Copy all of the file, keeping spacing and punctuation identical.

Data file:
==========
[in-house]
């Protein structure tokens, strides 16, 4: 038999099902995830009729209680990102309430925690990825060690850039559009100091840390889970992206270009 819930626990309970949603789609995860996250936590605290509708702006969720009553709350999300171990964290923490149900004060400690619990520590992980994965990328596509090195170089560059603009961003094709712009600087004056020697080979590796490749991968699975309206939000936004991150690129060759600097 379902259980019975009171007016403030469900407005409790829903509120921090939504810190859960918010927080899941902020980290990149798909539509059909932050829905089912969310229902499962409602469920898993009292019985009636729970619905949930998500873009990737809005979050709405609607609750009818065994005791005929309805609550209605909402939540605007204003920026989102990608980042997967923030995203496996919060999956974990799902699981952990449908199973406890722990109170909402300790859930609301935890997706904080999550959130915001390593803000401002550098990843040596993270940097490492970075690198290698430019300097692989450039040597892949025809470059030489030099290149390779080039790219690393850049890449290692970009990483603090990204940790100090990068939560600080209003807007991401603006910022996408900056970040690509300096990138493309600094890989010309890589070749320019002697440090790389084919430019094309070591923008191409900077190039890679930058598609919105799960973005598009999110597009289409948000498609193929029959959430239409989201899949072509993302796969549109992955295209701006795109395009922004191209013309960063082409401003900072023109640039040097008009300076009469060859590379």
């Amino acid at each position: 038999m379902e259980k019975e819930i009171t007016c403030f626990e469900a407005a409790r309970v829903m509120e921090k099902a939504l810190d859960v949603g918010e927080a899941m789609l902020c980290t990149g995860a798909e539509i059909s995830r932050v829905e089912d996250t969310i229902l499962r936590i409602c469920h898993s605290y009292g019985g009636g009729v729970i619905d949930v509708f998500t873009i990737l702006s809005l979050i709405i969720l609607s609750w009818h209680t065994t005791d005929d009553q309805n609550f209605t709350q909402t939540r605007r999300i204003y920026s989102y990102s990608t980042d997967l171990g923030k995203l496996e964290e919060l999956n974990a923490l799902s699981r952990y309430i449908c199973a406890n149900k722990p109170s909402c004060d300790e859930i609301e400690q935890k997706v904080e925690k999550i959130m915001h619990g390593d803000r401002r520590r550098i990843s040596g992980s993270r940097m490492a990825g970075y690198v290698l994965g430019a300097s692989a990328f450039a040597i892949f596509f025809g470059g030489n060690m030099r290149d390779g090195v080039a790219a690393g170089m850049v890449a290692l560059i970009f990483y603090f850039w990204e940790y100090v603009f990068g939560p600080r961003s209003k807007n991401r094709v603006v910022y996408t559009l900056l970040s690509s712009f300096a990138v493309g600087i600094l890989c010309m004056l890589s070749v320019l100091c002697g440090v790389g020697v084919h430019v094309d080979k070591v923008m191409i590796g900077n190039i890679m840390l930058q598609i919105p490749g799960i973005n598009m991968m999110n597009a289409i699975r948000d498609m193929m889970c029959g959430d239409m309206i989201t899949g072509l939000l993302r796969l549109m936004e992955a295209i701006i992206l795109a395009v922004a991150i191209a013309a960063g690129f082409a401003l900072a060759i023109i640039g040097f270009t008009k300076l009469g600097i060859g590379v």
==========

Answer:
[in-house]
């Protein structure tokens, strides 16, 4: 038999099902995830009729209680990102309430925690990825060690850039559009100091840390889970992206270009 819930626990309970949603789609995860996250936590605290509708702006969720009553709350999300171990964290923490149900004060400690619990520590992980994965990328596509090195170089560059603009961003094709712009600087004056020697080979590796490749991968699975309206939000936004991150690129060759600097 379902259980019975009171007016403030469900407005409790829903509120921090939504810190859960918010927080899941902020980290990149798909539509059909932050829905089912969310229902499962409602469920898993009292019985009636729970619905949930998500873009990737809005979050709405609607609750009818065994005791005929309805609550209605909402939540605007204003920026989102990608980042997967923030995203496996919060999956974990799902699981952990449908199973406890722990109170909402300790859930609301935890997706904080999550959130915001390593803000401002550098990843040596993270940097490492970075690198290698430019300097692989450039040597892949025809470059030489030099290149390779080039790219690393850049890449290692970009990483603090990204940790100090990068939560600080209003807007991401603006910022996408900056970040690509300096990138493309600094890989010309890589070749320019002697440090790389084919430019094309070591923008191409900077190039890679930058598609919105799960973005598009999110597009289409948000498609193929029959959430239409989201899949072509993302796969549109992955295209701006795109395009922004191209013309960063082409401003900072023109640039040097008009300076009469060859590379």
């Amino acid at each position: 038999m379902e259980k019975e819930i009171t007016c403030f626990e469900a407005a409790r309970v829903m509120e921090k099902a939504l810190d859960v949603g918010e927080a899941m789609l902020c980290t990149g995860a798909e539509i059909s995830r932050v829905e089912d996250t969310i229902l499962r936590i409602c469920h898993s605290y009292g019985g009636g009729v729970i619905d949930v509708f998500t873009i990737l702006s809005l979050i709405i969720l609607s609750w009818h209680t065994t005791d005929d009553q309805n609550f209605t709350q909402t939540r605007r999300i204003y920026s989102y990102s990608t980042d997967l171990g923030k995203l496996e964290e919060l999956n974990a923490l799902s699981r952990y309430i449908c199973a406890n149900k722990p109170s909402c004060d300790e859930i609301e400690q935890k997706v904080e925690k999550i959130m915001h619990g390593d803000r401002r520590r550098i990843s040596g992980s993270r940097m490492a990825g970075y690198v290698l994965g430019a300097s692989a990328f450039a040597i892949f596509f025809g470059g030489n060690m030099r290149d390779g090195v080039a790219a690393g170089m850049v890449a290692l560059i970009f990483y603090f850039w990204e940790y100090v603009f990068g939560p600080r961003s209003k807007n991401r094709v603006v910022y996408t559009l900056l970040s690509s712009f300096a990138v493309g600087i600094l890989c010309m004056l890589s070749v320019l100091c002697g440090v790389g020697v084919h430019v094309d080979k070591v923008m191409i590796g900077n190039i890679m840390l930058q598609i919105p490749g799960i973005n598009m991968m999110n597009a289409i699975r948000d498609m193929m889970c029959g959430d239409m309206i989201t899949g072509l939000l993302r796969l549109m936004e992955a295209i701006i992206l795109a395009v922004a991150i191209a013309a960063g690129f082409a401003l900072a060759i023109i640039g040097f270009t008009k300076l009469g600097i060859g590379v």